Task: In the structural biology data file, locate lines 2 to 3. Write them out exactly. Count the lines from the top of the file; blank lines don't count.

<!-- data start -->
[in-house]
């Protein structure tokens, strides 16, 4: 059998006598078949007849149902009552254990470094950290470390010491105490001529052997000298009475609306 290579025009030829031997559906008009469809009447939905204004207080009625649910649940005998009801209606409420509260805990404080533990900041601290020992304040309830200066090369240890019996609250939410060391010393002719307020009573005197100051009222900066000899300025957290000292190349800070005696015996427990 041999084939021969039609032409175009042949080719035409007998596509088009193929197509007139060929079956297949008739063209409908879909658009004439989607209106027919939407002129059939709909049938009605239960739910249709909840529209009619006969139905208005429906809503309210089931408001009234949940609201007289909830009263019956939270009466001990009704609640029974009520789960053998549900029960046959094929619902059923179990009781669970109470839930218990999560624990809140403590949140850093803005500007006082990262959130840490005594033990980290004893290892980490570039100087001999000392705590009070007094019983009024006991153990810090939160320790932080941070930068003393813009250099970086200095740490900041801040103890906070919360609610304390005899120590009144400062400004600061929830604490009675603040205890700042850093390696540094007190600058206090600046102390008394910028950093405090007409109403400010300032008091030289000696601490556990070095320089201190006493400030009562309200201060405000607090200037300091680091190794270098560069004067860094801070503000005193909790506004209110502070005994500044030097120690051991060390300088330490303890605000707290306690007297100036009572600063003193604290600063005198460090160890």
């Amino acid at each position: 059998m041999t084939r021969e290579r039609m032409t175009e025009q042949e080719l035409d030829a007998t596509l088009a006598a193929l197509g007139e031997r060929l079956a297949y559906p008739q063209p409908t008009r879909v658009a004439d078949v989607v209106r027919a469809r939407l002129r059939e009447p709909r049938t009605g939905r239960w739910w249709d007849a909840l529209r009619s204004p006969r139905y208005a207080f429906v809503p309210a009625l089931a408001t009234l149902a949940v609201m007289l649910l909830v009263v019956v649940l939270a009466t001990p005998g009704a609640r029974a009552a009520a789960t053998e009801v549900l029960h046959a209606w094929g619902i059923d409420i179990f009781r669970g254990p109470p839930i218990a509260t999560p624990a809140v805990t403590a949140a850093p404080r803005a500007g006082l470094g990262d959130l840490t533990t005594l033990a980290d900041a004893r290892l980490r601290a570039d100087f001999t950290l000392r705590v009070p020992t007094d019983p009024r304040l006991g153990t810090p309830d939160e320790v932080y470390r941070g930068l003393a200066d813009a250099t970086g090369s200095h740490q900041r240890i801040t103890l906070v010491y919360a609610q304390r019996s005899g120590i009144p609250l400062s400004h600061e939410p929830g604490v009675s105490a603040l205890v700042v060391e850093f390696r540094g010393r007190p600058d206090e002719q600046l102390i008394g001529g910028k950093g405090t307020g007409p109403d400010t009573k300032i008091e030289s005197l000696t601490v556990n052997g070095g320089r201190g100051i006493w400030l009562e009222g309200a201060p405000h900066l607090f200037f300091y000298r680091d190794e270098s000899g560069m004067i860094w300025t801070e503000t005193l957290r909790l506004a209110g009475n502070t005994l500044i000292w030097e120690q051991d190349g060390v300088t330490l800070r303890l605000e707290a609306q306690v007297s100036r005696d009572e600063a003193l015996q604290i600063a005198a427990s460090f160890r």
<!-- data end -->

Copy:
């Protein structure tokens, strides 16, 4: 059998006598078949007849149902009552254990470094950290470390010491105490001529052997000298009475609306 290579025009030829031997559906008009469809009447939905204004207080009625649910649940005998009801209606409420509260805990404080533990900041601290020992304040309830200066090369240890019996609250939410060391010393002719307020009573005197100051009222900066000899300025957290000292190349800070005696015996427990 041999084939021969039609032409175009042949080719035409007998596509088009193929197509007139060929079956297949008739063209409908879909658009004439989607209106027919939407002129059939709909049938009605239960739910249709909840529209009619006969139905208005429906809503309210089931408001009234949940609201007289909830009263019956939270009466001990009704609640029974009520789960053998549900029960046959094929619902059923179990009781669970109470839930218990999560624990809140403590949140850093803005500007006082990262959130840490005594033990980290004893290892980490570039100087001999000392705590009070007094019983009024006991153990810090939160320790932080941070930068003393813009250099970086200095740490900041801040103890906070919360609610304390005899120590009144400062400004600061929830604490009675603040205890700042850093390696540094007190600058206090600046102390008394910028950093405090007409109403400010300032008091030289000696601490556990070095320089201190006493400030009562309200201060405000607090200037300091680091190794270098560069004067860094801070503000005193909790506004209110502070005994500044030097120690051991060390300088330490303890605000707290306690007297100036009572600063003193604290600063005198460090160890």
């Amino acid at each position: 059998m041999t084939r021969e290579r039609m032409t175009e025009q042949e080719l035409d030829a007998t596509l088009a006598a193929l197509g007139e031997r060929l079956a297949y559906p008739q063209p409908t008009r879909v658009a004439d078949v989607v209106r027919a469809r939407l002129r059939e009447p709909r049938t009605g939905r239960w739910w249709d007849a909840l529209r009619s204004p006969r139905y208005a207080f429906v809503p309210a009625l089931a408001t009234l149902a949940v609201m007289l649910l909830v009263v019956v649940l939270a009466t001990p005998g009704a609640r029974a009552a009520a789960t053998e009801v549900l029960h046959a209606w094929g619902i059923d409420i179990f009781r669970g254990p109470p839930i218990a509260t999560p624990a809140v805990t403590a949140a850093p404080r803005a500007g006082l470094g990262d959130l840490t533990t005594l033990a980290d900041a004893r290892l980490r601290a570039d100087f001999t950290l000392r705590v009070p020992t007094d019983p009024r304040l006991g153990t810090p309830d939160e320790v932080y470390r941070g930068l003393a200066d813009a250099t970086g090369s200095h740490q900041r240890i801040t103890l906070v010491y919360a609610q304390r019996s005899g120590i009144p609250l400062s400004h600061e939410p929830g604490v009675s105490a603040l205890v700042v060391e850093f390696r540094g010393r007190p600058d206090e002719q600046l102390i008394g001529g910028k950093g405090t307020g007409p109403d400010t009573k300032i008091e030289s005197l000696t601490v556990n052997g070095g320089r201190g100051i006493w400030l009562e009222g309200a201060p405000h900066l607090f200037f300091y000298r680091d190794e270098s000899g560069m004067i860094w300025t801070e503000t005193l957290r909790l506004a209110g009475n502070t005994l500044i000292w030097e120690q051991d190349g060390v300088t330490l800070r303890l605000e707290a609306q306690v007297s100036r005696d009572e600063a003193l015996q604290i600063a005198a427990s460090f160890r």